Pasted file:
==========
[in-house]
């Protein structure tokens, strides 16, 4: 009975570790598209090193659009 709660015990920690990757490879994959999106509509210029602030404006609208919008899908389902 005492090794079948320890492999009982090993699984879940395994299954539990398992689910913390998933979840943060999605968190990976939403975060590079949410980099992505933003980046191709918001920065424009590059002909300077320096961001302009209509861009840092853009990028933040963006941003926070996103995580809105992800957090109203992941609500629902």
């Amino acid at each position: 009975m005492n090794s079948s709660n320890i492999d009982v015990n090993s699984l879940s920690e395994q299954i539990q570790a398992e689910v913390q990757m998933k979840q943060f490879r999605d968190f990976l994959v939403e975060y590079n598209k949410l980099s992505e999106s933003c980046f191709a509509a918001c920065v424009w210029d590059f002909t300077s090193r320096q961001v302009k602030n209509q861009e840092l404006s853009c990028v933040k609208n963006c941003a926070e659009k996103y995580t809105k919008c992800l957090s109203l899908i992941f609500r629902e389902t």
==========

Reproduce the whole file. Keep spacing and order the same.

[in-house]
């Protein structure tokens, strides 16, 4: 009975570790598209090193659009 709660015990920690990757490879994959999106509509210029602030404006609208919008899908389902 005492090794079948320890492999009982090993699984879940395994299954539990398992689910913390998933979840943060999605968190990976939403975060590079949410980099992505933003980046191709918001920065424009590059002909300077320096961001302009209509861009840092853009990028933040963006941003926070996103995580809105992800957090109203992941609500629902």
């Amino acid at each position: 009975m005492n090794s079948s709660n320890i492999d009982v015990n090993s699984l879940s920690e395994q299954i539990q570790a398992e689910v913390q990757m998933k979840q943060f490879r999605d968190f990976l994959v939403e975060y590079n598209k949410l980099s992505e999106s933003c980046f191709a509509a918001c920065v424009w210029d590059f002909t300077s090193r320096q961001v302009k602030n209509q861009e840092l404006s853009c990028v933040k609208n963006c941003a926070e659009k996103y995580t809105k919008c992800l957090s109203l899908i992941f609500r629902e389902t």